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For Release: February 6, 2008
2007 Statewide Scoring Summaries:
Overall Improvement and Significant Gains in Some Areas
The 2007 assessment results for the grades 3-8 and high school state tests show that New Jersey students continue to make steady progress in terms of academic achievement and that there have been noteworthy improvements in the performance of some subgroups of students, particularly in the elementary grades, Education Commissioner Lucille E. Davy announced today.
DOE made the 2007 state, district and school level assessment results available to the public today on the department’s website. The information can be accessed here: http://www.nj.gov/education/schools/achievement/2008/
The statewide summaries provide an annual snapshot of how well various student populations are faring on the state standardized tests. This was the second year in which New Jersey met full NCLB mandates for testing math and Language Arts Literacy (LAL) in grades 3-8 and in high school. It was the first year that science tests were administered at three grade levels.
The scoring scale for all grade tests is 100-300. Students achieving a score of 200 are deemed proficient; students achieving a score of 250 or greater are deemed advanced proficient.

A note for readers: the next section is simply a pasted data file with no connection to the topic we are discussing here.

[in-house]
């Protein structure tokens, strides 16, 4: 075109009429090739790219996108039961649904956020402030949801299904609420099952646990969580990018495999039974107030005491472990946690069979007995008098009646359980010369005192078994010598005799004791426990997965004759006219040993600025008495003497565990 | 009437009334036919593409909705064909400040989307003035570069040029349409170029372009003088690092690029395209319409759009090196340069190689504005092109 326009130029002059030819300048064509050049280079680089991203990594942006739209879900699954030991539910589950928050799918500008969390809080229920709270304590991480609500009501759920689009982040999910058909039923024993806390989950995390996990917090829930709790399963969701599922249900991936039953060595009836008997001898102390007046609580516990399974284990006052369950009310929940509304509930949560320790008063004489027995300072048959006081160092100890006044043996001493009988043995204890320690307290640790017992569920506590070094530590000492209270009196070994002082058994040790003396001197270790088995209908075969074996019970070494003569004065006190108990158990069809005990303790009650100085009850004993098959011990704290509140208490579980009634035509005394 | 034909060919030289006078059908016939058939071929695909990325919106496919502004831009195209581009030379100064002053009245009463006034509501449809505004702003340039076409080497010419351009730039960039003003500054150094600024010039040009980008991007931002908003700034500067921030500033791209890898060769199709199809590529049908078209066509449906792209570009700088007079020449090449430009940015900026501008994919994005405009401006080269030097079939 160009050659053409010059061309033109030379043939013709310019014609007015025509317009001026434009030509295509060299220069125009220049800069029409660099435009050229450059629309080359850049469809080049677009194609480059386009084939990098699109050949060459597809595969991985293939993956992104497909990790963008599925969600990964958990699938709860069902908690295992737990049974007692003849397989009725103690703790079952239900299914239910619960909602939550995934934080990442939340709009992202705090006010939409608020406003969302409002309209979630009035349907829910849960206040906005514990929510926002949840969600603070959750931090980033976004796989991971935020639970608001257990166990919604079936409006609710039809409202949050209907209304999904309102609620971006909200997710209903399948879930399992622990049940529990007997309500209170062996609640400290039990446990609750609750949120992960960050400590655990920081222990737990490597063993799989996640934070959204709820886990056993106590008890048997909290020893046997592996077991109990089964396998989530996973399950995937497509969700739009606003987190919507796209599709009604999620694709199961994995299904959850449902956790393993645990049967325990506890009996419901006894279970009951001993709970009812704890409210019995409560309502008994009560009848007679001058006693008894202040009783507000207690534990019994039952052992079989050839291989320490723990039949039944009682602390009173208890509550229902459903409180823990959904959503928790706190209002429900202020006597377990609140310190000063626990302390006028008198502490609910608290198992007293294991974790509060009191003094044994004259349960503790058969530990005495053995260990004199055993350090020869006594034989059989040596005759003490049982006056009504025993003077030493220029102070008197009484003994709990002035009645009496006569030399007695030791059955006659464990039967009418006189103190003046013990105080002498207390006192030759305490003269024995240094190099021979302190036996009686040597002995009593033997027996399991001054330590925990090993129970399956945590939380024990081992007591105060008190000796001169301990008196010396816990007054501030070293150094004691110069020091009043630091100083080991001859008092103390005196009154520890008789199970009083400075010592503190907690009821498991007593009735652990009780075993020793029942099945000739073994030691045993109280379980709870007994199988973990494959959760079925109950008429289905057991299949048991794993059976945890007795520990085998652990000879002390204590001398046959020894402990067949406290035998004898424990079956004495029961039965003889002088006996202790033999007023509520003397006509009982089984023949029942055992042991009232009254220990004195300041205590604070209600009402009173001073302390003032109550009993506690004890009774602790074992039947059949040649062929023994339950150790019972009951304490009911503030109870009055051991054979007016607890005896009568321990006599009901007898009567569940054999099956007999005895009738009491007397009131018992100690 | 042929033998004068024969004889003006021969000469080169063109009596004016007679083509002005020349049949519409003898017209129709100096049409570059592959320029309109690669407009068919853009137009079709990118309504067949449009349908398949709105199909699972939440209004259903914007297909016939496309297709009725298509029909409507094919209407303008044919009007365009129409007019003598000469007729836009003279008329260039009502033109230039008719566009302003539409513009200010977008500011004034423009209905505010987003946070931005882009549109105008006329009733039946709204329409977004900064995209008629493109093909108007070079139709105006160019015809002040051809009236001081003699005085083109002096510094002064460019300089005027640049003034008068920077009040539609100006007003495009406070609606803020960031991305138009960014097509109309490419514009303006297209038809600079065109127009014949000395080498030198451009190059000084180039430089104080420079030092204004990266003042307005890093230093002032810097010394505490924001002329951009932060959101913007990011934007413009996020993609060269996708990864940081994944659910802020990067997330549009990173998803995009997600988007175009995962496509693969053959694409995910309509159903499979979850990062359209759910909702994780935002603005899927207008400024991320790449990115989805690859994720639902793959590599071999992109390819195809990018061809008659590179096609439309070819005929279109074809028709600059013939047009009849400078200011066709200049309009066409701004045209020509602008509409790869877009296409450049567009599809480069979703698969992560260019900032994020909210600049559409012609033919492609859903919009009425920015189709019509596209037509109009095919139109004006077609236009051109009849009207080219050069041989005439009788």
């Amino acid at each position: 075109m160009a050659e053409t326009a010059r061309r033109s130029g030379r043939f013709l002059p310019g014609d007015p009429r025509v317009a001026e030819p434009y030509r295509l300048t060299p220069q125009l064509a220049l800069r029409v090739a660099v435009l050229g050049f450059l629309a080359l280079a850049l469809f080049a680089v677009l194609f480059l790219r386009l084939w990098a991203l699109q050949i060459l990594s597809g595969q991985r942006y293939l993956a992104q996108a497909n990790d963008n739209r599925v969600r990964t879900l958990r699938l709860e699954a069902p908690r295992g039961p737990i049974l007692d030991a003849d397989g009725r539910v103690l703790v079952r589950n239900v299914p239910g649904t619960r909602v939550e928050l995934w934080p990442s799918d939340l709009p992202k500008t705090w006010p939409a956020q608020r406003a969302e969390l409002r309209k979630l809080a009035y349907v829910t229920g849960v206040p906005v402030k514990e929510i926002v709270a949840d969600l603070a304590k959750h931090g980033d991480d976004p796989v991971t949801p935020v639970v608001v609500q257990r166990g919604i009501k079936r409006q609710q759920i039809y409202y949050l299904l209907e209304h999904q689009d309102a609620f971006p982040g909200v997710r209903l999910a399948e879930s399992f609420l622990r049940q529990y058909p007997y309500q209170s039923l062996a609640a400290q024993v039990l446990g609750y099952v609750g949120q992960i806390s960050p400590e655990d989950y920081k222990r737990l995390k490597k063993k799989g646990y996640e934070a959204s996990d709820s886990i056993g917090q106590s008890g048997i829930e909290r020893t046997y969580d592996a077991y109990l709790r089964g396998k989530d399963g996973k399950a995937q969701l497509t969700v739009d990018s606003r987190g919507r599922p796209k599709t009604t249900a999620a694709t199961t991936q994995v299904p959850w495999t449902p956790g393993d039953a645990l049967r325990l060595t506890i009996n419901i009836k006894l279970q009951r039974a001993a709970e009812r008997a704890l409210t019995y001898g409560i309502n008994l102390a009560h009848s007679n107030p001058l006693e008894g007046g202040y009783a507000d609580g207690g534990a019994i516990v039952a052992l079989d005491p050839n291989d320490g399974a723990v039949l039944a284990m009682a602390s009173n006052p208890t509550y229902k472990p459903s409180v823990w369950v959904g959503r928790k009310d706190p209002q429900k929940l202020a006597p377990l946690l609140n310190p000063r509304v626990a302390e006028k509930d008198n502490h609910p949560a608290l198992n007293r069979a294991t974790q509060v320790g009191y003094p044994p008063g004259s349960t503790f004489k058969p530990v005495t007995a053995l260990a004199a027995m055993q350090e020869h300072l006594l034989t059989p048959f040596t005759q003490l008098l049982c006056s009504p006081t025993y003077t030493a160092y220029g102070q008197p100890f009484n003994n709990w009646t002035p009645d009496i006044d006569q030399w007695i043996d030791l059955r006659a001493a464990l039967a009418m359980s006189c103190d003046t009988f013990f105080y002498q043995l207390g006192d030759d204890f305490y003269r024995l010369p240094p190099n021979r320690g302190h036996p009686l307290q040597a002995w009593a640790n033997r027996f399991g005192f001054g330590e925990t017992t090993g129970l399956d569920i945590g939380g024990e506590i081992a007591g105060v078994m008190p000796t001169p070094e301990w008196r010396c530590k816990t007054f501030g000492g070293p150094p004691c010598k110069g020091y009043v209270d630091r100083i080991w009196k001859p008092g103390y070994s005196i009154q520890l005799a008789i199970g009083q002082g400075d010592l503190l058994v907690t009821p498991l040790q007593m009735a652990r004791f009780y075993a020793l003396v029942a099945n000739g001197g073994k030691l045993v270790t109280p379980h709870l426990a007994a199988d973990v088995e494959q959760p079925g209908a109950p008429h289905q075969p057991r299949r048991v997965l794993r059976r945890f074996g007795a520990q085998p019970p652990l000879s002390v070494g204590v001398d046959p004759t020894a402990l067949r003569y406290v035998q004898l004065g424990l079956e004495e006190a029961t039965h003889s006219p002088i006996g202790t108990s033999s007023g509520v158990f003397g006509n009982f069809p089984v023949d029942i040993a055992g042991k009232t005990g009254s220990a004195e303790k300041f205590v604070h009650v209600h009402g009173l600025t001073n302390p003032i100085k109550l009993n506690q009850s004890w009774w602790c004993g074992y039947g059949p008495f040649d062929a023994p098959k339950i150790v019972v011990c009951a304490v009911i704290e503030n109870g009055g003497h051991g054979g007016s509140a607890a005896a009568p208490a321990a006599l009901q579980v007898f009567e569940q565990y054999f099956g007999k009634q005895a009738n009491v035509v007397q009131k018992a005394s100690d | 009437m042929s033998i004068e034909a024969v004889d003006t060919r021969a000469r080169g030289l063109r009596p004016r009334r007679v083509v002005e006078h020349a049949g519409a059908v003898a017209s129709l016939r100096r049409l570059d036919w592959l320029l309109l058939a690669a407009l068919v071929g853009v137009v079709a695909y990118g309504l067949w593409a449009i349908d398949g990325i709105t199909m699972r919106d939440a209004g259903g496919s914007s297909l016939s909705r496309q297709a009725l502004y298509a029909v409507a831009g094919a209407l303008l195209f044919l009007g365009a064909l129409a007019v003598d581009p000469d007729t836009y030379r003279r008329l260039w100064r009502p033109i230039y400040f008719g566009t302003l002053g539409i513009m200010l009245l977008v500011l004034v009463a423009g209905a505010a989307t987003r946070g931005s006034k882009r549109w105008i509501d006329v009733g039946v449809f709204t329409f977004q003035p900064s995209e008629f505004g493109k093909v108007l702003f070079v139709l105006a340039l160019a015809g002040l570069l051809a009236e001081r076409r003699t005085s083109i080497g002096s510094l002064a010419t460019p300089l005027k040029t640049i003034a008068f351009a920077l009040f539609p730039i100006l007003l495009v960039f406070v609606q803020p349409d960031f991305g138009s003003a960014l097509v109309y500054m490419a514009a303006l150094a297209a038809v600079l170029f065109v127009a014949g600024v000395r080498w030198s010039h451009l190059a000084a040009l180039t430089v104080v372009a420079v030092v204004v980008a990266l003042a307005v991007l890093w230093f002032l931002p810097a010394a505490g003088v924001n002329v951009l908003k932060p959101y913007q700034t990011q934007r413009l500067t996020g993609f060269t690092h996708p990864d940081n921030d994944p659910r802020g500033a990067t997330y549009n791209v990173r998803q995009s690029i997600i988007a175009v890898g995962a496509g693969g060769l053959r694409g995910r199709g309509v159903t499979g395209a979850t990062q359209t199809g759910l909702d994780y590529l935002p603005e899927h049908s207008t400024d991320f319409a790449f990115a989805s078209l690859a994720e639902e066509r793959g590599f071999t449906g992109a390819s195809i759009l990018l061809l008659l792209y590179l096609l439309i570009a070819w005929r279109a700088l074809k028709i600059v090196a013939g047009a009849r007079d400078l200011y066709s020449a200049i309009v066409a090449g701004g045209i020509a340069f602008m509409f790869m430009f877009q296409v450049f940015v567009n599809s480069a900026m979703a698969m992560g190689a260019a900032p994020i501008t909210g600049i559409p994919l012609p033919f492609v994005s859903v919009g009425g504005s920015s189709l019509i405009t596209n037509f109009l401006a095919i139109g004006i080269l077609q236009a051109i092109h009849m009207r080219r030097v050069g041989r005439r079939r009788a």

“In general, we see continued strong performance by New Jersey students,” the Commissioner said. “This clear evidence that the department’s intense focus on accountability and its work with local districts on the important elements that enhance teaching and learning in our schools is having an impact."
Commissioner Davy said she was particularly encouraged by the narrowing of achievement gaps in some of the lower grades and the improved performance of Special Education (SE) and Limited English Proficient (LEP) students at many grade levels.
“The results also indicate that initiatives such as preschool for at-risk three- and four-year-olds, elementary and middle school literacy and increased supports for students with disabilities do make a real difference,” Commissioner Davy said. “While there is still much to be done, the fact that these scores are moving in the right direction is very good news.”
Among the other findings: